The pandemic-era immigration law known as Title 42 ends Thursday. Here’s what you need to know

After three years of using a pandemic-era rule known as Title 42 to control the flow of migrants at the U.S.-Mexico border, the Biden administration is preparing for its end. In recent days, it has rolled out several new immigration rules meant to discourage migrants from coming to the border.

Those who do not use legal pathways to come to the United States — including securing an asylum appointment using a smartphone application — will face harsher consequences, including removal and a five-year ban from reentering. Among the other pathways the administration has made available is a two-year humanitarian parole program for nationals of Cuba, Haiti, Nicaragua and Venezuela. More than 100,000 people have arrived lawfully in the U.S. through the program, Department of Homeland Secretary Alejandro Mayorkas said Wednesday.

More than 665,000 people have already been expelled or removed from the U.S. since October and the administration continues to operate dozens of deportation flights, Mayorkas said. Smugglers, he noted, have been hard at work spreading false information that the U.S.-Mexico border will be open after Thursday.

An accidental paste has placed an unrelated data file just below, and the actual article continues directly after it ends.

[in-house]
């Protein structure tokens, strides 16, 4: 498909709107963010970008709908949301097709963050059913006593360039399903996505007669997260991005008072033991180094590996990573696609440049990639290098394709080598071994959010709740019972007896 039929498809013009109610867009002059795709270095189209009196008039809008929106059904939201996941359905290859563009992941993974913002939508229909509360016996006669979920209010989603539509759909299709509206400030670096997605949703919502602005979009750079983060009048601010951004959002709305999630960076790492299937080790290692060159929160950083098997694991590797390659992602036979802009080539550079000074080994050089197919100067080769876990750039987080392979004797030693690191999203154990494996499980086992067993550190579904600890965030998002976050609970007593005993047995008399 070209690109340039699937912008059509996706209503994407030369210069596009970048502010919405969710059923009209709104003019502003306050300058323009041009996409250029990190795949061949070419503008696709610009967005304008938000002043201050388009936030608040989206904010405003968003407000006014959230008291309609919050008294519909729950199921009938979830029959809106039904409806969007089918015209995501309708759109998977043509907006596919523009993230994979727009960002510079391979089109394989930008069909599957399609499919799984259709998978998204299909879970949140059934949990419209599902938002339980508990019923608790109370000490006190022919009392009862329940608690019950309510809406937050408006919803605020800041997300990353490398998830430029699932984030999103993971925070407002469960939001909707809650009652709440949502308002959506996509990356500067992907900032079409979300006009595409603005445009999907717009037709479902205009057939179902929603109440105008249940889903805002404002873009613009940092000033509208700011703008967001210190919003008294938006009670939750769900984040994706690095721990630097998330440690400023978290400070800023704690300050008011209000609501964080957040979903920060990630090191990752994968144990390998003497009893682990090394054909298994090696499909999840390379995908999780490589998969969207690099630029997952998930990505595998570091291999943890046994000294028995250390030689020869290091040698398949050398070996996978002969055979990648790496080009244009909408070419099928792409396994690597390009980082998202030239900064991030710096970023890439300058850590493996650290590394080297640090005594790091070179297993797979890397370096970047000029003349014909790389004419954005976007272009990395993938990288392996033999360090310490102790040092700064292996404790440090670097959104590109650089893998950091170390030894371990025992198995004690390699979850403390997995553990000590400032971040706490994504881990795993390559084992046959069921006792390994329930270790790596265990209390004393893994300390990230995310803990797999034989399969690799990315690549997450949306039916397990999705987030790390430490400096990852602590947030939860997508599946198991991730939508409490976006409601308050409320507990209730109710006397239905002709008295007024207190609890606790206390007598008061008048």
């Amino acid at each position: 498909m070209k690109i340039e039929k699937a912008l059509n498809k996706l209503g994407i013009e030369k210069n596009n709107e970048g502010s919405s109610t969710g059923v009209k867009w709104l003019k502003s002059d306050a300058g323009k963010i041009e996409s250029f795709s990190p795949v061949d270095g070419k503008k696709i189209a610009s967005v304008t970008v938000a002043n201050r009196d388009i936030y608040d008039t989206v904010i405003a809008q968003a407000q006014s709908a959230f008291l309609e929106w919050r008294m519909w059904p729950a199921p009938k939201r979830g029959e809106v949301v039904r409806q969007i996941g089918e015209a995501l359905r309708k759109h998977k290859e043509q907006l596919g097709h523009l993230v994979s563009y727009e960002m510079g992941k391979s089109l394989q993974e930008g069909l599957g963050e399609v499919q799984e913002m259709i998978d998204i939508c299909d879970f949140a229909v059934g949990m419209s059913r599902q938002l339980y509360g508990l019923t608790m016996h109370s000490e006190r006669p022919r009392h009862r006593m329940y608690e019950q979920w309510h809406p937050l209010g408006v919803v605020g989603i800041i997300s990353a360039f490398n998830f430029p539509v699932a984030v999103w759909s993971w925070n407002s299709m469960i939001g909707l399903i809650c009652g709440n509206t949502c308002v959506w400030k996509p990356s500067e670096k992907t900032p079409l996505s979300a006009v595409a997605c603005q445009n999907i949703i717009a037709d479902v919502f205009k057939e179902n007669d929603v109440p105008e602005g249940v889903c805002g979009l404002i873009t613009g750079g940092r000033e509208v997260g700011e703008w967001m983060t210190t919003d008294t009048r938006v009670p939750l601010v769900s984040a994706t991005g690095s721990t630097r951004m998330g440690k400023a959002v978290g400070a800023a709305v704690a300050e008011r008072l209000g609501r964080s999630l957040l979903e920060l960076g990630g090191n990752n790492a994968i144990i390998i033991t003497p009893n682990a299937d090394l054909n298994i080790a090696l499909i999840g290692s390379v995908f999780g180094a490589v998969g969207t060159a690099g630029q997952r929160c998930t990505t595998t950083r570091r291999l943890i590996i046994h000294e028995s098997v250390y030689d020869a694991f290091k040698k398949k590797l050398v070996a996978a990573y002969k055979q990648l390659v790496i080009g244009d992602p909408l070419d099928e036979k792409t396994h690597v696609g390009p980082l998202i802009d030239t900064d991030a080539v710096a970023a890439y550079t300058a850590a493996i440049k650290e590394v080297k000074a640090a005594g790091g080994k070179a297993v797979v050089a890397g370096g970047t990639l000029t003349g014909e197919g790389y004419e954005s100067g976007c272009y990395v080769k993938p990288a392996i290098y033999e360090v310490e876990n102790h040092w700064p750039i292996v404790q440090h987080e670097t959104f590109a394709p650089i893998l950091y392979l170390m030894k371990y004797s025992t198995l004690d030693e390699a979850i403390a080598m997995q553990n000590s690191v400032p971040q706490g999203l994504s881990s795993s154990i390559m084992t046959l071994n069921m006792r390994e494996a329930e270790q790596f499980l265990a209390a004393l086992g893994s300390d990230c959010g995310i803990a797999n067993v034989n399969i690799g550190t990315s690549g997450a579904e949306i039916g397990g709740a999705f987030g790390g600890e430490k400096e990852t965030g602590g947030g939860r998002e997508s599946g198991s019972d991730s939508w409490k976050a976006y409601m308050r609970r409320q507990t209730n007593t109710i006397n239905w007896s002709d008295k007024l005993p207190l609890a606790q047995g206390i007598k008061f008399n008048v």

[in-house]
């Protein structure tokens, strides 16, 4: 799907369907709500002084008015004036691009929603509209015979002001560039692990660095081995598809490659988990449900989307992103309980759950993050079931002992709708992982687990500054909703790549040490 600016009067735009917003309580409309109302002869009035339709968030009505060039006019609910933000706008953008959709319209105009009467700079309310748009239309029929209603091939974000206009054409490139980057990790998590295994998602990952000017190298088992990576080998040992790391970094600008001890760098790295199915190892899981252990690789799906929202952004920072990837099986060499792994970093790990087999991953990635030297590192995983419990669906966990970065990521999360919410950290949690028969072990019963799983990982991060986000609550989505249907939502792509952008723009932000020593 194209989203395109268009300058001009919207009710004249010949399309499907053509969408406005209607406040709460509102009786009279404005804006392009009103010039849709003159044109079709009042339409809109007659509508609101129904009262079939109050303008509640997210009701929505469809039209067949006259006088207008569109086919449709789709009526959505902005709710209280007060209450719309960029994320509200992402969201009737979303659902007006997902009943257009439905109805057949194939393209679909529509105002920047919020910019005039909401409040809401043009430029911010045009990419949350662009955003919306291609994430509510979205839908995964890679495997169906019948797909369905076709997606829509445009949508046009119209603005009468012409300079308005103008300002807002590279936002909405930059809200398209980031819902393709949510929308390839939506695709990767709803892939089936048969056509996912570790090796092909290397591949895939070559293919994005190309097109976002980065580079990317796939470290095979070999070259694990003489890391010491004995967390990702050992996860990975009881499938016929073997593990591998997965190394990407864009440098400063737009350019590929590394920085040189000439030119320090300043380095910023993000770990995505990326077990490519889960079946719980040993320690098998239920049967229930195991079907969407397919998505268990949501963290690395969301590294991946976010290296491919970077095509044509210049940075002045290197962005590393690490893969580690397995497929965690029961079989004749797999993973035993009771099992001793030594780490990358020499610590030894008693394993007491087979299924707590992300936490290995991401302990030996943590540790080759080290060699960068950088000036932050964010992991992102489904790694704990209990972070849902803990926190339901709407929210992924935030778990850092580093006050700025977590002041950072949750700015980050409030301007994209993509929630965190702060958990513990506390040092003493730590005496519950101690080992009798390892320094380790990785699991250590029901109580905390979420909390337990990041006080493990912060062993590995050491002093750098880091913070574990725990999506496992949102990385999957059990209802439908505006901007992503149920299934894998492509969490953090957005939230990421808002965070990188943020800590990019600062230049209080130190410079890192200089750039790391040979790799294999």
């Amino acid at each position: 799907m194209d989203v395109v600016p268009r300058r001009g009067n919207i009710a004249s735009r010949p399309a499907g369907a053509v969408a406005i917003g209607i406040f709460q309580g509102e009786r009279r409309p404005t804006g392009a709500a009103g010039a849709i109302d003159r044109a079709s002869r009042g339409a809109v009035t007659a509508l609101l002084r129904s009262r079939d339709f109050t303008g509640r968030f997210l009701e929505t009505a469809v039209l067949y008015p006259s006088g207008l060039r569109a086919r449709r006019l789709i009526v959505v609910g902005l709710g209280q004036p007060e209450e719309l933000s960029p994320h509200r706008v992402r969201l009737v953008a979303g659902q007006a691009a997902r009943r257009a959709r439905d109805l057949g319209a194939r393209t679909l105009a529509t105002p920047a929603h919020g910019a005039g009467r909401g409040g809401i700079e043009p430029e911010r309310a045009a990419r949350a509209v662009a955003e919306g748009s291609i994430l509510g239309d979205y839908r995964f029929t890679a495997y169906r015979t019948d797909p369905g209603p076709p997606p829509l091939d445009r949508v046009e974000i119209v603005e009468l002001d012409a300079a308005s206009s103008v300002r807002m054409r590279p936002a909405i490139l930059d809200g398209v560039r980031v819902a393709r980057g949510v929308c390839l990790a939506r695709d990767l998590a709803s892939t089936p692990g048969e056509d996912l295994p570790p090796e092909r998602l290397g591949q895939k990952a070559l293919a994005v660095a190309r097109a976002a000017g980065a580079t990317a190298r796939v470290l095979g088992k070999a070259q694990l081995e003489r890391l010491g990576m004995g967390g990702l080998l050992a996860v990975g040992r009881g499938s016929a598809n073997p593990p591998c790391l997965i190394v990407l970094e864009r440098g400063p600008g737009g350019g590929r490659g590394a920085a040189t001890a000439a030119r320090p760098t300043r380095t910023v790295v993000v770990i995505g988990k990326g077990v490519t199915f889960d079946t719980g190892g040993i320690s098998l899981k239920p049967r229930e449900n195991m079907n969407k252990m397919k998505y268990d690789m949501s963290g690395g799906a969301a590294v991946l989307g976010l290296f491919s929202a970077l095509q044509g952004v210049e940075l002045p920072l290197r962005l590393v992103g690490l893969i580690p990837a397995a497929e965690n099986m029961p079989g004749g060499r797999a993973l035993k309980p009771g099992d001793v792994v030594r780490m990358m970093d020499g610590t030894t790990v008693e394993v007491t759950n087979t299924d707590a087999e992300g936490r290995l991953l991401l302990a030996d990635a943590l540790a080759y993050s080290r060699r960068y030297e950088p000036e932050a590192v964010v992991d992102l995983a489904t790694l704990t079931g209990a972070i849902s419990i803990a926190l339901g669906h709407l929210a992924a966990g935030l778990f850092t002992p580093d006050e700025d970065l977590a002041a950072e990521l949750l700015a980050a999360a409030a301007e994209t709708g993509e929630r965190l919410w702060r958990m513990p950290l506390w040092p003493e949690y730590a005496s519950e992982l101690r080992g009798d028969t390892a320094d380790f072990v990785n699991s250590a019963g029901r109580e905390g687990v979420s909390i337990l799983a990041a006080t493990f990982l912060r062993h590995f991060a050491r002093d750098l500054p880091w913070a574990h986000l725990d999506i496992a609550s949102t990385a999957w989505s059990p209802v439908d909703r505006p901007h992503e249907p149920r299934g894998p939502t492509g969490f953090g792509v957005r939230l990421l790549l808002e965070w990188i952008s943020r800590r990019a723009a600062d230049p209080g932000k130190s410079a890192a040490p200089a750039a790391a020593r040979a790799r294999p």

“It will not be,” Mayorkas said. “To people who are thinking of making the journey to our southern border know this: The smugglers care only about profit, not people. They do not care about your or your well-being.”

On Wednesday, the administration also announced it was finalizing a new asylum rule requiring migrants to first seek protection in a country they transited through before arriving at the U.S.-Mexico border.

Here is what you should know about Title 42 and the coming changes:

What is Title 42?

In March 2020, as the COVID-19 pandemic began to spread in the United States, the U.S. Centers for Disease Control and Prevention issued Title 42 to limit migration, saying it was necessary to reduce the spread of the disease. The CDC has the authority to do this under the Public Health Service Act of 1944.

Under Title 42, the Trump administration authorized Customs and Border Protection to immediately expel migrants who crossed into the United States without proper documentation, including those seeking asylum.

The Biden administration continued the policy at first, but said it would push to end it. The policy was initially upheld in federal court after Republican-leaning states sued to keep it in place.